Well over 100 years since the gory murders committed in the White Chapel district of London, the identity of Jack the Ripper is still in question, and just how many others were masters in their own right of similar, bloody handiwork.
The first series linked to Red Jack actually occurred three years before the "Autumn of Terror" Whitechapel killings. In Austin, Texas, beginning on New Year's Eve, 1884, a bloody killing spree left the city breathless. The first victim was killed behind the home where she worked, five months before the second woman was slaughtered. Both were hacked to death, as was Irene Cross less than three weeks later. A fourth victim turned up in August, along with her daughter, and then in one night, four people were attacked by a man entering through a window and crushing the inhabitants’ skulls with an ax. He (or they) pulled one woman into some bushes, where her struggle was cut short with a brick. There were survivors, but the murder spree was brutal.
Prosecutor E. T. Moore speculated that a lone perpetrator who hated women had committed all the murders (although males were also attacked). The so-called “Servant Girl Annihilator” killings ended on Christmas Eve, 1885, when two white women were raped and slaughtered. This set of seven (or eight) axe murders was never solved.
A journalist for the Austin American Statesman wrote about a possible link to Jack the Ripper at the time, citing the presence of a Malay cook in both cities at the right time. A more current version poses James Maybrick — also in recent news for his supposedly authenticated Ripper diary — as the man behind both sets of murders.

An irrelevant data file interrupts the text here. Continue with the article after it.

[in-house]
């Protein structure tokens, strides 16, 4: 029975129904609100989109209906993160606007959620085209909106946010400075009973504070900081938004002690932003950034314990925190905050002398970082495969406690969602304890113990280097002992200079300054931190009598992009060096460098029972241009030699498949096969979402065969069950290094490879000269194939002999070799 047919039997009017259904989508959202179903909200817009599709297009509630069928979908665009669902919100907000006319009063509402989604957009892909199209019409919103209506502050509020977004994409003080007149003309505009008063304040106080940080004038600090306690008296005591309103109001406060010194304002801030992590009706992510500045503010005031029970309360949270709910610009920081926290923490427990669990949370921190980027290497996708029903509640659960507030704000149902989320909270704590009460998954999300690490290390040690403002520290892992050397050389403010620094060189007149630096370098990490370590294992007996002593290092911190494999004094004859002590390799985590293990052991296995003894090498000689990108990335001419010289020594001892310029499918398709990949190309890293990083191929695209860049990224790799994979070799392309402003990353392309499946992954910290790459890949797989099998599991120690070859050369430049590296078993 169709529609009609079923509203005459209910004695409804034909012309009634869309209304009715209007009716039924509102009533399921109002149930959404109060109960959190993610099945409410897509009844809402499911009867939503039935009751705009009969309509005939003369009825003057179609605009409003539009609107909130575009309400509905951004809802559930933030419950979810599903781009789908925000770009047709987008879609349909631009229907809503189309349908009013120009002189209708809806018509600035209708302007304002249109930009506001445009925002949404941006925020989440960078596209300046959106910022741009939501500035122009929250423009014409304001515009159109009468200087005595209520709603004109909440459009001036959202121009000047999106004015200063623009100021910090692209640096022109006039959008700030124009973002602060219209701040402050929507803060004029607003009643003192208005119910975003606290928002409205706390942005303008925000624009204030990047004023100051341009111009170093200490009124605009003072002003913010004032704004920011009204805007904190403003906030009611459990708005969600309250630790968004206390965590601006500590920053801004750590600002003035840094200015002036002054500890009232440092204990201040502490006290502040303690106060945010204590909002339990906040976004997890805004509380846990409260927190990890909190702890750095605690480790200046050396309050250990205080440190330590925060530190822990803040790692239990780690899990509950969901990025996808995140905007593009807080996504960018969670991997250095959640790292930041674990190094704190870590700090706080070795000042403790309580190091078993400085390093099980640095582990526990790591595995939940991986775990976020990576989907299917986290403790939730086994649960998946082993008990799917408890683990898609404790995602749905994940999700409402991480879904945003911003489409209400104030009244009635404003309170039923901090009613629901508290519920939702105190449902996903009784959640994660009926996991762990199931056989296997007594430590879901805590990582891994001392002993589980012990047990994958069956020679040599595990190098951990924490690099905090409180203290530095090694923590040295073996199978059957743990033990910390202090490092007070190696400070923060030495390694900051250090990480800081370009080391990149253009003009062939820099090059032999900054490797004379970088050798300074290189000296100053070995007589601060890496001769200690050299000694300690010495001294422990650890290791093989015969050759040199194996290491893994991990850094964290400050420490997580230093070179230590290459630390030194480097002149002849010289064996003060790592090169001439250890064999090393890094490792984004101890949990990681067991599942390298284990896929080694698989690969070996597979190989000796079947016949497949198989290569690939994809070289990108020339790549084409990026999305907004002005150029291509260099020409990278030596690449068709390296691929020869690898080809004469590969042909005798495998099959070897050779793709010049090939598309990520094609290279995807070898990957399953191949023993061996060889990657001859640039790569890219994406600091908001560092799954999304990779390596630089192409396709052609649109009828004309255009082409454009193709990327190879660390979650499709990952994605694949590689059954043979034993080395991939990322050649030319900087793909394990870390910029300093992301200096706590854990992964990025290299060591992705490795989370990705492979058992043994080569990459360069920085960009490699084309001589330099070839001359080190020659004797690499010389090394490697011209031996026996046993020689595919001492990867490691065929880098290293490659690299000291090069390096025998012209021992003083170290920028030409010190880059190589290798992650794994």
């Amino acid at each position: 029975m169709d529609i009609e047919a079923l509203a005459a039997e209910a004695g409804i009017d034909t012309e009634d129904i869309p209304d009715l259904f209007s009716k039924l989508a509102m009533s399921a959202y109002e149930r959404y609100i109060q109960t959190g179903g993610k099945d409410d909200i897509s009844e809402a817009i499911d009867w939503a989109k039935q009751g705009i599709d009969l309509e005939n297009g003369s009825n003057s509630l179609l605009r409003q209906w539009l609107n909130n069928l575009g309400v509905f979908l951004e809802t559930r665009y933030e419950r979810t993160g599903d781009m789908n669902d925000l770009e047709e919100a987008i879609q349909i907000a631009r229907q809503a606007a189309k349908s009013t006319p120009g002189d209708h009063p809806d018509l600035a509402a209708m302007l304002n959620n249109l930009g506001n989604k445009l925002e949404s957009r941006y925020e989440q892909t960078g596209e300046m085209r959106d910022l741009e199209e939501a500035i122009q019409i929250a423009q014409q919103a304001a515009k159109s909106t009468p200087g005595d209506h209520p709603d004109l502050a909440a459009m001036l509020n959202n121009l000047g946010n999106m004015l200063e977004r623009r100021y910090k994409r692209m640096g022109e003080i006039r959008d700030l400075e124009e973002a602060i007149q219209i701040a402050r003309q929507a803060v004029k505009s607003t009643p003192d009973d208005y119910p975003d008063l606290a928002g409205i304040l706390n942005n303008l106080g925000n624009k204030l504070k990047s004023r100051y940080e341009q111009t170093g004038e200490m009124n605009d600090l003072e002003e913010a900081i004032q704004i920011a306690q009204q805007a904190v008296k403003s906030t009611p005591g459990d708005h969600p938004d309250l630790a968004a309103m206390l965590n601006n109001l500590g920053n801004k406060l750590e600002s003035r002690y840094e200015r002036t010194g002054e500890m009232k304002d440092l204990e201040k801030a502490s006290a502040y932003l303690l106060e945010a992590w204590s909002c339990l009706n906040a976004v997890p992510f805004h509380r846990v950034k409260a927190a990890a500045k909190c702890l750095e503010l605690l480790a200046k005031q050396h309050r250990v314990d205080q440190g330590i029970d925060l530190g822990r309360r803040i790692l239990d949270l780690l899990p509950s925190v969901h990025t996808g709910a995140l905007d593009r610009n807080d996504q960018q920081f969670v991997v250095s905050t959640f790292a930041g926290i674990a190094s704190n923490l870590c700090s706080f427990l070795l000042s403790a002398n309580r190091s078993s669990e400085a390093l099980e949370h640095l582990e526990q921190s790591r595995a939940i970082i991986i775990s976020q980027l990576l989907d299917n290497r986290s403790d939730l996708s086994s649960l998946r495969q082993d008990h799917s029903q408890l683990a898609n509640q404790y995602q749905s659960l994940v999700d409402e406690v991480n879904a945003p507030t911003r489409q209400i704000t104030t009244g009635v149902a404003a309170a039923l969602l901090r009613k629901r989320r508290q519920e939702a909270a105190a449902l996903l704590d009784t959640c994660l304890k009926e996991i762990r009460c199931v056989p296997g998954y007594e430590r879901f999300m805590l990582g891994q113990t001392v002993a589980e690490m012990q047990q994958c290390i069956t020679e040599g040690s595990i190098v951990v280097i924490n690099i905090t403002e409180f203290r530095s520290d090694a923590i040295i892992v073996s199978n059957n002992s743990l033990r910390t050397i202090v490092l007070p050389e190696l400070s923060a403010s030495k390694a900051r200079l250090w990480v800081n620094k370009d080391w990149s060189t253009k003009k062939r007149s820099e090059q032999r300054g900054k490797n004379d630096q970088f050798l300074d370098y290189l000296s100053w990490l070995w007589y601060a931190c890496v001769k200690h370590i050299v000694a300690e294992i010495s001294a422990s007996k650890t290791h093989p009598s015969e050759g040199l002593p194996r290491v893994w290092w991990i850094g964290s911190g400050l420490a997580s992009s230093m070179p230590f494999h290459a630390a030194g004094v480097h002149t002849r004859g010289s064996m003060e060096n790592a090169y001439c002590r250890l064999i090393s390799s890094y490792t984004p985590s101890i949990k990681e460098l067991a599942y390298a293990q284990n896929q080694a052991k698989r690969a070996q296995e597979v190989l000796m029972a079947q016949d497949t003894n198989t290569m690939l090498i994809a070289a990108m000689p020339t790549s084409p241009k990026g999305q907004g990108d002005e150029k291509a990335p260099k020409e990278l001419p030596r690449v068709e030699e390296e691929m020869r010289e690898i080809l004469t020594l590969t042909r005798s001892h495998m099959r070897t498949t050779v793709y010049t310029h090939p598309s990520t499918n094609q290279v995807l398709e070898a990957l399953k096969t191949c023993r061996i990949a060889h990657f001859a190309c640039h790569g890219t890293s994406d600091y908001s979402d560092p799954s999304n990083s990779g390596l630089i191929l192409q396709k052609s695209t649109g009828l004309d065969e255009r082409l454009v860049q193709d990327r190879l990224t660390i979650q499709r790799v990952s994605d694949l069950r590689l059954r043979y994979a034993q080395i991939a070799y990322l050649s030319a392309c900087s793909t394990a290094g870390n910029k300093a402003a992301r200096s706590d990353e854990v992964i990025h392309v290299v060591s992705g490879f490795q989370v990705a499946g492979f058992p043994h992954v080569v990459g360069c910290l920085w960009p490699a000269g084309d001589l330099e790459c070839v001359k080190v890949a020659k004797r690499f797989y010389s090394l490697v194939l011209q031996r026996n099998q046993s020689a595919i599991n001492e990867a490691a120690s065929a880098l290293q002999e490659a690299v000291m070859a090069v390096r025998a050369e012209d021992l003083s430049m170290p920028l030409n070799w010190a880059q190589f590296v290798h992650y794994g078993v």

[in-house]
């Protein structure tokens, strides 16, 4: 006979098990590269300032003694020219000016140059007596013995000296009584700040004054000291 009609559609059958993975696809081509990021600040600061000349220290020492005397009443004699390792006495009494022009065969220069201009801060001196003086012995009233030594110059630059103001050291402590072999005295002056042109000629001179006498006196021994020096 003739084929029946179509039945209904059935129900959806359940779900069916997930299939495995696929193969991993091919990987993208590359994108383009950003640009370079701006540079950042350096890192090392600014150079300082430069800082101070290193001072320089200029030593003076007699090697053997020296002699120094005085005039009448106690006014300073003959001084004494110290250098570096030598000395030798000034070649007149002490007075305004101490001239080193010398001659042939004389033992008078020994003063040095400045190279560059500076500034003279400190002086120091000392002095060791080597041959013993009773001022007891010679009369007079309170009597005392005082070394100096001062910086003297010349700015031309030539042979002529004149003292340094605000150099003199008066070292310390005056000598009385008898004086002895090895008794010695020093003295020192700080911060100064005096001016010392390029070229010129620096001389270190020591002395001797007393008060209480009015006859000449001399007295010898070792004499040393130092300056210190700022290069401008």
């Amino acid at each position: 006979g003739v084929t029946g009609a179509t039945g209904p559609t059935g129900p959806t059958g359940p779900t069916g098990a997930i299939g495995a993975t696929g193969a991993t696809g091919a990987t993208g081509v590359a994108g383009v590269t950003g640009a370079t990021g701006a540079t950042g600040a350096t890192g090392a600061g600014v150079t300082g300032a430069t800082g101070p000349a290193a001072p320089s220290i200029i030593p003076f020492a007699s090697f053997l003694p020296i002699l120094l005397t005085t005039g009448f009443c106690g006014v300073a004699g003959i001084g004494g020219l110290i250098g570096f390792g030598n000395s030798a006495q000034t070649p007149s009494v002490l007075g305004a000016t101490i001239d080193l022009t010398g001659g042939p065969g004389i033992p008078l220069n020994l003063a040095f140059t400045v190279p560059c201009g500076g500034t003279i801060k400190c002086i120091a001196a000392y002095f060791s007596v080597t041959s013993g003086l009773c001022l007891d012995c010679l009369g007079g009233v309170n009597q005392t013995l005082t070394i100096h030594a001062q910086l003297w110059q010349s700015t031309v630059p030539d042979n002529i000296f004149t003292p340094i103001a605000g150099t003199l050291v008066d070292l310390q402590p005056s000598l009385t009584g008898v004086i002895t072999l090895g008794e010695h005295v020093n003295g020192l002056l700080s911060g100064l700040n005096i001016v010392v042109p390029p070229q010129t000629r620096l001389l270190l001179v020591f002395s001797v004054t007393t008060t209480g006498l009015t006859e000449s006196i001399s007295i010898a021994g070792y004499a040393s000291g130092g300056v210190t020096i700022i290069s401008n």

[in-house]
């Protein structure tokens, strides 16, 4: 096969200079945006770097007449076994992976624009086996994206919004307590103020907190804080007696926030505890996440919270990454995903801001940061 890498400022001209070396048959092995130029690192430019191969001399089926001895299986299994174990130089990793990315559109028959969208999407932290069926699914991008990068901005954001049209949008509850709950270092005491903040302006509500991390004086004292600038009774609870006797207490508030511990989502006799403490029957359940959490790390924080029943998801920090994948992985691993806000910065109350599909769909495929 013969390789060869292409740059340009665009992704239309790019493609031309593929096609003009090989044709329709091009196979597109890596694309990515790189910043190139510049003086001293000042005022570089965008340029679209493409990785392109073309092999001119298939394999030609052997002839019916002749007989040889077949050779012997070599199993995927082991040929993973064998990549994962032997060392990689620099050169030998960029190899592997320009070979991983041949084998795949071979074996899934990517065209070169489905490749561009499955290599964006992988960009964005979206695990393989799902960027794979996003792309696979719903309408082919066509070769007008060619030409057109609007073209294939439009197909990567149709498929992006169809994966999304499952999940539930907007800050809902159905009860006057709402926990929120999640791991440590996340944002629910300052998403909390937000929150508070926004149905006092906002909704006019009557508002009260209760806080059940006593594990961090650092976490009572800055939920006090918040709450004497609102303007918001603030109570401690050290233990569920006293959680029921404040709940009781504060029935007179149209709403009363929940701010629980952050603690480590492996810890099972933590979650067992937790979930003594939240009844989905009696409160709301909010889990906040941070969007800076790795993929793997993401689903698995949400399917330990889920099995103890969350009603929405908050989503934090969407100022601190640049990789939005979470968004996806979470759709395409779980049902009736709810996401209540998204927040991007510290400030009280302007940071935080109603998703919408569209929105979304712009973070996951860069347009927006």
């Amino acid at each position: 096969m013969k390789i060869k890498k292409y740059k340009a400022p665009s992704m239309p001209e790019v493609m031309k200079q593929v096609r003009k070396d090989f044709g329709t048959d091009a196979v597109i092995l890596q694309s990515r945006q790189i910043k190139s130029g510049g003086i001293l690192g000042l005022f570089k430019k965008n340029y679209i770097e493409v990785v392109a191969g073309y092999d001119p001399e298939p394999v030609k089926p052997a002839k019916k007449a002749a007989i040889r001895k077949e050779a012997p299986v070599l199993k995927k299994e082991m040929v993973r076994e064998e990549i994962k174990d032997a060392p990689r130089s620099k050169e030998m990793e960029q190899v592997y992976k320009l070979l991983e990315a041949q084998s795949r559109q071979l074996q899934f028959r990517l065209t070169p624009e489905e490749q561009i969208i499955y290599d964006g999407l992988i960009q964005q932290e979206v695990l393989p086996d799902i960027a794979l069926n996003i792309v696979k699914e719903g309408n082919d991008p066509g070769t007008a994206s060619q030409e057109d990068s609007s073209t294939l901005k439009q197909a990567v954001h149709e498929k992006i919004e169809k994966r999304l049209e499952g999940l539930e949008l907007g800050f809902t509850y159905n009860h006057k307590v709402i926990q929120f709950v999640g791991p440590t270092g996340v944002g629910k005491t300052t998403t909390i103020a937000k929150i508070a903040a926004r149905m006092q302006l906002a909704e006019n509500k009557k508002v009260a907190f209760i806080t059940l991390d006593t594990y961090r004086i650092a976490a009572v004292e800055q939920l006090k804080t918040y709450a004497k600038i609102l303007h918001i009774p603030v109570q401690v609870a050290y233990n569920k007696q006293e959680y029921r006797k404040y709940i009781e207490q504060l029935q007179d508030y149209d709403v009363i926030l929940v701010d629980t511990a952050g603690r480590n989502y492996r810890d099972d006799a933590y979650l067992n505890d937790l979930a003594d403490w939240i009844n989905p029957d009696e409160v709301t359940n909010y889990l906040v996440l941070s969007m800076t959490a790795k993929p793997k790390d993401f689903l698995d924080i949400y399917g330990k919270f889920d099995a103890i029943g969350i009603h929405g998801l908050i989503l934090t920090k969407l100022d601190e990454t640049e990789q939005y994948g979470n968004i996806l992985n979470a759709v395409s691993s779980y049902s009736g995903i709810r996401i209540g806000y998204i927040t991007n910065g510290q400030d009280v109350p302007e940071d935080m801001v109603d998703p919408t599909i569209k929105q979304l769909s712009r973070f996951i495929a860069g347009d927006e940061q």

In 1892, a possible Ripper candidate emerged in Canada. A young chambermaid was found dead in a privy with a bottle of chloroform nearby. She was linked to Dr. Thomas Neill Cream, an abortionist. He fled to Chicago. When a girl died there, Cream was arrested, but he eluded prosecution due to lack of evidence. Next he poisoned the husband of a patient with whom he was having an affair. She spilled the beans. This time he went to prison but was eventually released. He ended up in England in 1891, far too late to have committed the Ripper murders. Yet he'd killed several young women and he did visit prostitutes. Arrested for a murder in 1892, he was convicted and sentenced to be hanged. As the hangman drew the bolt for the drop, Cream allegedly announced, “I am Jack the—” before the noose broke his neck. (Most likely, this story was made up, as he was wearing a hood that muffled his words).
Then, in 1894, six years after the Ripper murders had officially ceased, magistrates in France pieced together a linkage analysis. This series of rape/murders occurred in rural areas around the country, targeting young men or women who were walking alone or herding sheep. The story is well documented in The Killer of Little Shepherds, by Douglas Starr. Magistrate Émile Fourquet collected the records from cases he learned about. The series of hacking neck wounds common to most of the victims indicated that the killer approached them from behind, taking them by surprise. Some journalists offered a disturbing idea: Jack the Ripper had never been caught and since England was nearby, perhaps “Jack” had come to France.
Fourquet created a rudimentary profile based on various witness reports. This offender, he said, would watch a victim to ensure that he or she was alone, blitz-attack from behind, hack or stab them in the neck, and then drag the bodies to another area to mutilate and sodomize. He thought the offender would be thirtyish, with dark hair and eyes (based on witness reports) and a menacing manner.
When Joseph Vacher was caught in the act, he fit the description and profile. Eventually, he confessed. He admitted to the murders in France but not to any in London. Despite the journalists’ hope for further sensation, there was no link between Vacher and the Ripper crimes.
The question is still open, who was Jack the Ripper? Why did he stop killing prostitutes in London? Did he stop killing at all, and just left to other places where he could pursue other victims?
source - psychology today
Stranger Than Fiction Stories by Marlene Pardo Pellicer